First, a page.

One strategy that seems to be quite effective is having multiple points of contact regularly check in with clients in addition to the caregivers. Most seniors have already been in social isolation for several months, so really look forward to those visits. While many friends check in regularly with one another, not everyone has that privilege. Within a home care agency there usually is an administrator, numerous caregivers, marketing director, and sometimes even a social worker. When different personnel in the organization reach out to an individual client to see how they are doing it keeps interactions fresh and creates a more familial bond. A telephone call, even if only for a couple minutes, from a caring soul can go a long way!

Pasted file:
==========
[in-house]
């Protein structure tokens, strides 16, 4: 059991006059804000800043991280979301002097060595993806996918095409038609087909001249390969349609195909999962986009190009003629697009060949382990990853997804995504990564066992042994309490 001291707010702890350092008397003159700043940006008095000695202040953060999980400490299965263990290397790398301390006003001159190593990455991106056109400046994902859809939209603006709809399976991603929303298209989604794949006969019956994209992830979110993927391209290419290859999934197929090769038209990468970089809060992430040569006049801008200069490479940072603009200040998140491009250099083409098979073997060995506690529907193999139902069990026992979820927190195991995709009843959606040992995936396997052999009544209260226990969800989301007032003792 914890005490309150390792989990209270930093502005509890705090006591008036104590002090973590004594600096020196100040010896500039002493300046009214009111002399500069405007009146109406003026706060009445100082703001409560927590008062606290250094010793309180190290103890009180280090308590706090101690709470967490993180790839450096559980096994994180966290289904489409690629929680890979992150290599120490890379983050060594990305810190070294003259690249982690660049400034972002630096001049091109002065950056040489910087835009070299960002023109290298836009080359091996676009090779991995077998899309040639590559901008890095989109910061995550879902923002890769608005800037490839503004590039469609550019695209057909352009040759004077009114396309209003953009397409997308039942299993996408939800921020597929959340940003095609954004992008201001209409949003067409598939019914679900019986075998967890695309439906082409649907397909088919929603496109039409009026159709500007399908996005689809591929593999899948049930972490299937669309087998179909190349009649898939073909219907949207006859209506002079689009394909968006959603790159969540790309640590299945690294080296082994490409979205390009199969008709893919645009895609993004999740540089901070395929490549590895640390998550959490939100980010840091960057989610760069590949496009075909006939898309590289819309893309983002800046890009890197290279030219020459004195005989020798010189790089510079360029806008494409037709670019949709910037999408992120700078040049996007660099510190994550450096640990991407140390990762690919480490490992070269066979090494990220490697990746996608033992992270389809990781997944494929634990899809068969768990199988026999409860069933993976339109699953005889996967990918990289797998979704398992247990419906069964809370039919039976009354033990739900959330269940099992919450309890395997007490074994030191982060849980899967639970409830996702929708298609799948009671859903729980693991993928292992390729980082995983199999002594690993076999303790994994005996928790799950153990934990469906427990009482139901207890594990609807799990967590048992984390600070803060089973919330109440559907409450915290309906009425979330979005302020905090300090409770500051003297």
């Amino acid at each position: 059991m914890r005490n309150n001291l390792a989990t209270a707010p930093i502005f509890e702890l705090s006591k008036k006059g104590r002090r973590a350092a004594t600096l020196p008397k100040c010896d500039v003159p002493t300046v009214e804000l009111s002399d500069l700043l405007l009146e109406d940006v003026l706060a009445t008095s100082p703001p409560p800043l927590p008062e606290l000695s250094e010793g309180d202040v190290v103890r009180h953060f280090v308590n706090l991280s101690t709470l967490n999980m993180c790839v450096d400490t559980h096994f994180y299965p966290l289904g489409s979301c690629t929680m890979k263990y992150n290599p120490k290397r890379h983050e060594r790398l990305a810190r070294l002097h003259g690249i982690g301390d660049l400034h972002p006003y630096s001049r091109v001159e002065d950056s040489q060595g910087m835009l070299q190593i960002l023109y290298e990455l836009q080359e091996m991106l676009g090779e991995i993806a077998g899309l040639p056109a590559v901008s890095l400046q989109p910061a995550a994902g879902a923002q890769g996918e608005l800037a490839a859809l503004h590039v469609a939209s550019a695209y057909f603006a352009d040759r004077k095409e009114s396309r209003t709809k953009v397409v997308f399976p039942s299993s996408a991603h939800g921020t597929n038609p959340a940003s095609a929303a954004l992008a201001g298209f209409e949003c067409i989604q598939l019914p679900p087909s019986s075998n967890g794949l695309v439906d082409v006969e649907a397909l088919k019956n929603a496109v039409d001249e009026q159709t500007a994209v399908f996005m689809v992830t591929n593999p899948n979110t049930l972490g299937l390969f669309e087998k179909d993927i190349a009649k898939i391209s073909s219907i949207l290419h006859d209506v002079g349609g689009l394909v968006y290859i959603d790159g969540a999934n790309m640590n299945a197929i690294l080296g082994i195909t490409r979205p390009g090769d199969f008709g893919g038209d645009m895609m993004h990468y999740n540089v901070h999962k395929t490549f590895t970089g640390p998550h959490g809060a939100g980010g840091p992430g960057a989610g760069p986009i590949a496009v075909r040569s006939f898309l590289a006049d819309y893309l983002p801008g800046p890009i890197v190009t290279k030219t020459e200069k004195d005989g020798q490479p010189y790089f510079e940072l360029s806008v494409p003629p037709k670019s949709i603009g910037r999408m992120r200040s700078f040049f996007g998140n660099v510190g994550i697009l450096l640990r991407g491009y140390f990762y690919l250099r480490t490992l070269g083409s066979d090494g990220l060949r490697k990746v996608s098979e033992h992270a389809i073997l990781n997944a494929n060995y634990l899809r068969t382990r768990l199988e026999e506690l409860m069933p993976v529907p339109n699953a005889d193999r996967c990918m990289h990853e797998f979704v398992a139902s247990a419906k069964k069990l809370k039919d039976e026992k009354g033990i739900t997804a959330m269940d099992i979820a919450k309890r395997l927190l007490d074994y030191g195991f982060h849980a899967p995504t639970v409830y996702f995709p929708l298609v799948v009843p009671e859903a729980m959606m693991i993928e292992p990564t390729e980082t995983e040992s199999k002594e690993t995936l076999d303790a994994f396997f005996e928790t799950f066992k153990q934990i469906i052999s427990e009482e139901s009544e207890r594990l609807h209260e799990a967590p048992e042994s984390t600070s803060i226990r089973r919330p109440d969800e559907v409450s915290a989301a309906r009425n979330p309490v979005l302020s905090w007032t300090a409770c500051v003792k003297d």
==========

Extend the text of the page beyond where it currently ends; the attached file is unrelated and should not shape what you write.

In our interview with Visiting Angels, one of the largest home care providers in the nation, they discussed implementation of a Teleconference Support-Line. “Aside from our normal client check-ins we are offering several times per week in which our clients and/or their family members can call or tele-conference in,” stated Elaine Poker-Yount, Director of Care Management for one of the Arizona offices. “They can call in and speak to a support staff either individually or on a group call. We also have a certified grief counselor weekly that facilitates discussion on change or anything else that may be of current concern to our families. These options provide an opportunity to either chat one-on-one in a more personal setting, or engage in a bigger group setting. To support our caregivers who are in the homes, we have set weekly teleconference sessions here they can get their tank filled with general support and counseling, new ways to engage with clients and handle some of their emotional issues.”